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Old 10-13-2021, 03:33 AM
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Default 13 grains of 2400 with a 170 grain bullet?

That is a decent .357 loading. If your idea of success is that the gun doesn't blow up that's probably as fer as anybody need go.
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Old 10-13-2021, 07:40 AM
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I had a model 19-4 that I shot thousands of Elmer’s load of 13.5 grains of 2400 over his cast bullet! No ill effects as far as I could tell when I traded it on a S & W 1911 about 5 years ago!
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Old 10-13-2021, 09:25 AM
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This is crazy talk! A Model 10-6 ! Maybe an old Ruger RedHawk .357, those were tanks. I would Never risk something like that. Weave all seen pictures of a gun going catastrophic, Ummmm Yikes! My neighbor accidently double charged a Ruger .45 Colt BH with Bullseye; Wow I want no part of that ! That Big Ol' BH was shredded. He was hurt pretty bad, no bystanders were thank god.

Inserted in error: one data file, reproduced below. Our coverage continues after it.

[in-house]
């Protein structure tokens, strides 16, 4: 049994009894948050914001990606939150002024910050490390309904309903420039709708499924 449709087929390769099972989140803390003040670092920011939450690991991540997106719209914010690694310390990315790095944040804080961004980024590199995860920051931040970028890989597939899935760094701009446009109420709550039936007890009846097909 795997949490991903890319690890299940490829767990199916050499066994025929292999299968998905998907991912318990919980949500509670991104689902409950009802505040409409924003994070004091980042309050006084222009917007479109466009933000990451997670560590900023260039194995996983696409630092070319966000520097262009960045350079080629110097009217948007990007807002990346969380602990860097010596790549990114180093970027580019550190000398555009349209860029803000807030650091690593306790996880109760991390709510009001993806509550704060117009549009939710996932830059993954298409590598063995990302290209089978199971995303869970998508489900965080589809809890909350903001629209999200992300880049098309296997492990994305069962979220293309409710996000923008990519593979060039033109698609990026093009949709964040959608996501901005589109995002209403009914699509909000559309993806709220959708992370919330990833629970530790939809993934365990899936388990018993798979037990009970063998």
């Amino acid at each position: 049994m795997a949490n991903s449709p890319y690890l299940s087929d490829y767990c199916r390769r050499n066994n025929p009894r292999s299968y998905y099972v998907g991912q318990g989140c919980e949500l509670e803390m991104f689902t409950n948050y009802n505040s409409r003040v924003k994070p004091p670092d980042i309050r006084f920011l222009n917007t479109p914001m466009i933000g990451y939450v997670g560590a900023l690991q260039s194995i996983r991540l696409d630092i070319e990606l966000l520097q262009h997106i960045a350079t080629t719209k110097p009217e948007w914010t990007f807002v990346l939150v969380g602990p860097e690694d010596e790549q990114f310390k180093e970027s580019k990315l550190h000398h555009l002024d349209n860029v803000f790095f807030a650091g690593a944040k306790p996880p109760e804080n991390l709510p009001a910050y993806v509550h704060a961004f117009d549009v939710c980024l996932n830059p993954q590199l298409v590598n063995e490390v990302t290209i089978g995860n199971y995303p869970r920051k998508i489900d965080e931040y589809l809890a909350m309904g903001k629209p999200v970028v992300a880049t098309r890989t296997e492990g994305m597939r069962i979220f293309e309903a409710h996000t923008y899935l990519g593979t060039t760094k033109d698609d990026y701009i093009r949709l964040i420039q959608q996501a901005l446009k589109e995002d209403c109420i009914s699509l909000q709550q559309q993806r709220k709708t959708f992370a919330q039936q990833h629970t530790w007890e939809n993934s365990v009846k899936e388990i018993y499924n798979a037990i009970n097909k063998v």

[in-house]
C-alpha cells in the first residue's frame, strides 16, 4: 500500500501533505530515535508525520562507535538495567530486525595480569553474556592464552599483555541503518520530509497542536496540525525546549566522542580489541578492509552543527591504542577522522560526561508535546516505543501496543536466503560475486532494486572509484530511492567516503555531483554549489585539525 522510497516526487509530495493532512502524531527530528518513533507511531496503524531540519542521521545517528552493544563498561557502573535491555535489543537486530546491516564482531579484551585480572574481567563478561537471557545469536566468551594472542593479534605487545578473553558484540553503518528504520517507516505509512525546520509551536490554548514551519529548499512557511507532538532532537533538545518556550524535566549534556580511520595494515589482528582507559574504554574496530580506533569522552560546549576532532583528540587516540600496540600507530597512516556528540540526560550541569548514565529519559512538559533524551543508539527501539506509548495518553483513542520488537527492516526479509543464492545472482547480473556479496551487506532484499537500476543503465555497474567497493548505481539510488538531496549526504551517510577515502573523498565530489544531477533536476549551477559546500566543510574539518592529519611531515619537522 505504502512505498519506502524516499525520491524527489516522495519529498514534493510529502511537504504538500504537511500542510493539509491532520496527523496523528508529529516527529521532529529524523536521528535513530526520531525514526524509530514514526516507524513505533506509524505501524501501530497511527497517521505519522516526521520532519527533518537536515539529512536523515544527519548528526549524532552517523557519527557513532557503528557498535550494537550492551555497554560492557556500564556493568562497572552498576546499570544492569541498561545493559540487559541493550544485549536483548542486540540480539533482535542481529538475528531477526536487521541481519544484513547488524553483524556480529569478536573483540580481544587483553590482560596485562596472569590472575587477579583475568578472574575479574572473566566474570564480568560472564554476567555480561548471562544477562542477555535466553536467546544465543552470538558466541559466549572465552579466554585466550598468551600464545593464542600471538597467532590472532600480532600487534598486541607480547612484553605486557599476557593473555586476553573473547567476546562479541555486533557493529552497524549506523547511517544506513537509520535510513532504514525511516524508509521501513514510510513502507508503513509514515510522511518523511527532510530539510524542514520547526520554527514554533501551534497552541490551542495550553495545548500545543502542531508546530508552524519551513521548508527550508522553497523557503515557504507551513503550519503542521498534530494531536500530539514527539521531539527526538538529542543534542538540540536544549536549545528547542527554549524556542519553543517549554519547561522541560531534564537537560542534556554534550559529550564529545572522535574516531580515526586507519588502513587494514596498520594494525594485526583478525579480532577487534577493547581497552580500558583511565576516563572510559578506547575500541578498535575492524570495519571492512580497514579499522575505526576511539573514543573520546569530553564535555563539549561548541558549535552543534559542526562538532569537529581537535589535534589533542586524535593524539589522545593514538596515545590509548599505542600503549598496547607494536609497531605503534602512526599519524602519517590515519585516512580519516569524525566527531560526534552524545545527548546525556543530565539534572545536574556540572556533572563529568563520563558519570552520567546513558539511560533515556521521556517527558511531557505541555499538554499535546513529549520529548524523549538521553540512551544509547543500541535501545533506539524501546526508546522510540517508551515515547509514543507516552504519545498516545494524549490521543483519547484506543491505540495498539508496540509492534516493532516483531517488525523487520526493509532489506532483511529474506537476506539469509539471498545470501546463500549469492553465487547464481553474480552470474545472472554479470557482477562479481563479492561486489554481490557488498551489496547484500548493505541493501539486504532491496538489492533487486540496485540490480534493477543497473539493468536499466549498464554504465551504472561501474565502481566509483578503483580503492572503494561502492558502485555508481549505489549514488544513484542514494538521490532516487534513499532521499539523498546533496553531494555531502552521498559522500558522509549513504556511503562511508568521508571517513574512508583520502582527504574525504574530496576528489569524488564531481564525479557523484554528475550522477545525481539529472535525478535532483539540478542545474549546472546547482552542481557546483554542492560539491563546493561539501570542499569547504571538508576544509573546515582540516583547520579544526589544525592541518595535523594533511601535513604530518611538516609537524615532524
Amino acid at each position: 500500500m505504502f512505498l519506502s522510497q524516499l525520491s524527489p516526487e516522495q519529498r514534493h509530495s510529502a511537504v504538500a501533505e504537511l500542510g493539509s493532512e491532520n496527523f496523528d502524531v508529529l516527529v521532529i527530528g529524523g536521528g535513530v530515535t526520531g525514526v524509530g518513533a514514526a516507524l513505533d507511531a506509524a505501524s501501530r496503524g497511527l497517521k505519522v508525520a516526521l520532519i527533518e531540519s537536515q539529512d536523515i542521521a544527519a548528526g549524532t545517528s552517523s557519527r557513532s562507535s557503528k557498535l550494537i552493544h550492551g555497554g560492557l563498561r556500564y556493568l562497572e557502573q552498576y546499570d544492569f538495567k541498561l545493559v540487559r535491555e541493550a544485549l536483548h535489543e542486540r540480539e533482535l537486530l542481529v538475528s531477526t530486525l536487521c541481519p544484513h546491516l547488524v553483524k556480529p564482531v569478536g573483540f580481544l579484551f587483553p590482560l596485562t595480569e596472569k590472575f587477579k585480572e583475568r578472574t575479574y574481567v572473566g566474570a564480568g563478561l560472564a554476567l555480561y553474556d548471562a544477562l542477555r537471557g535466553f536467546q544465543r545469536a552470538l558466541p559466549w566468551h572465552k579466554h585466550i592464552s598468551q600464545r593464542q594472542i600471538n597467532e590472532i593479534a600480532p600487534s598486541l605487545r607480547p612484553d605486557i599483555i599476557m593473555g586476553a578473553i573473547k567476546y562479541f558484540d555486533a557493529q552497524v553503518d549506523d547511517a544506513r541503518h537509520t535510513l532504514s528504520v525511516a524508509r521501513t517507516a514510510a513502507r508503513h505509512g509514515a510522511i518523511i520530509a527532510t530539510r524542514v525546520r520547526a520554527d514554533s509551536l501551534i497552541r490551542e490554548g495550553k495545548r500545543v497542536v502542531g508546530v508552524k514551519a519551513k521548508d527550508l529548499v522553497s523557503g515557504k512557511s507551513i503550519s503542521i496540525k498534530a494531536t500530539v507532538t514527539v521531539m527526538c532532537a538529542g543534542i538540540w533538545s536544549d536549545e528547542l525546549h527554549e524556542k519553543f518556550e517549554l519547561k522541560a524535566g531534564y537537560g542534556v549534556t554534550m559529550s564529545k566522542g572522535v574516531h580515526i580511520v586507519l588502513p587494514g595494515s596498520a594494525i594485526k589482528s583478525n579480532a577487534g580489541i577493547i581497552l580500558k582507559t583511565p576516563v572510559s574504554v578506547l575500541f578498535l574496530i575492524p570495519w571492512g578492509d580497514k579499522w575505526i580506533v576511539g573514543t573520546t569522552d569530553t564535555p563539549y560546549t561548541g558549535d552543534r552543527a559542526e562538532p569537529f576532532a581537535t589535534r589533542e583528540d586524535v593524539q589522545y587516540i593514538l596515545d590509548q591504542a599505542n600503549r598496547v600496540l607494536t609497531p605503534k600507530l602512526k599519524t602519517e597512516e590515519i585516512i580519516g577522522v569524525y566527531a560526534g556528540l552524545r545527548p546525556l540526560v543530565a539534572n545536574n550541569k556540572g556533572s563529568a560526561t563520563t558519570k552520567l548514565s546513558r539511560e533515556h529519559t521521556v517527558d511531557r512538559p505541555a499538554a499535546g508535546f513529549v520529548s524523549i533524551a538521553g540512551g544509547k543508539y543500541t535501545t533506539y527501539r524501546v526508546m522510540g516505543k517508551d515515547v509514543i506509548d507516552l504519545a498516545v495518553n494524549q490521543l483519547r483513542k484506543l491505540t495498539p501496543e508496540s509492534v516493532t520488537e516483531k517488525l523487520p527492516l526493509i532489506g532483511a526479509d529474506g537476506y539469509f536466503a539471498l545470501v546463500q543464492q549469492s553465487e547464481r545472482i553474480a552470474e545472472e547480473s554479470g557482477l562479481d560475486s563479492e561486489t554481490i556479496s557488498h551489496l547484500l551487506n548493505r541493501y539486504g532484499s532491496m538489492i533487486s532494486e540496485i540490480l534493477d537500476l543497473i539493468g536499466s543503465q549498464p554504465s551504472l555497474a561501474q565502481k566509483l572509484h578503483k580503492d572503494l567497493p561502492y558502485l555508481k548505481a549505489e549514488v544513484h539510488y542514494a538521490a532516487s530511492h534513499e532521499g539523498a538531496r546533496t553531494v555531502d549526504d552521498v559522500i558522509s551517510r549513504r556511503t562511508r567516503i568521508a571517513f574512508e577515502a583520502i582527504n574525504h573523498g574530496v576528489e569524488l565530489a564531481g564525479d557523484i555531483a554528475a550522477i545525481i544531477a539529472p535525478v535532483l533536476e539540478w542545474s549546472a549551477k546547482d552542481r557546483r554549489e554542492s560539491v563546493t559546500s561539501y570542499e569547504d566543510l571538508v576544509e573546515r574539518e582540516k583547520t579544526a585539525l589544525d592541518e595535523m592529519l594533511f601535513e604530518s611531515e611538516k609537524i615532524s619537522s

back in 1974 , when model 29s were selling for double the list price, I saw a once beautiful nickeled 6 1/2 incher with the top half blown away by an over charge of Bullseye
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Old 10-13-2021, 09:43 AM
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I saw a Super Blackhawk that had a cylinder so bulged it couldnít rotate past the Frame.
Elmerís 38 Loads look like 357 Loads to me.
When I was heavy into reloading , I had 150, 160, and 174 molds , all Elmerís Pattern.
Used the 150s in 38s, 160 and 174 in 357s.
Never tried to heavy load the 38s.
Did try some in the 357s.
I say get a current reliable loading Manual and follow the recommendations.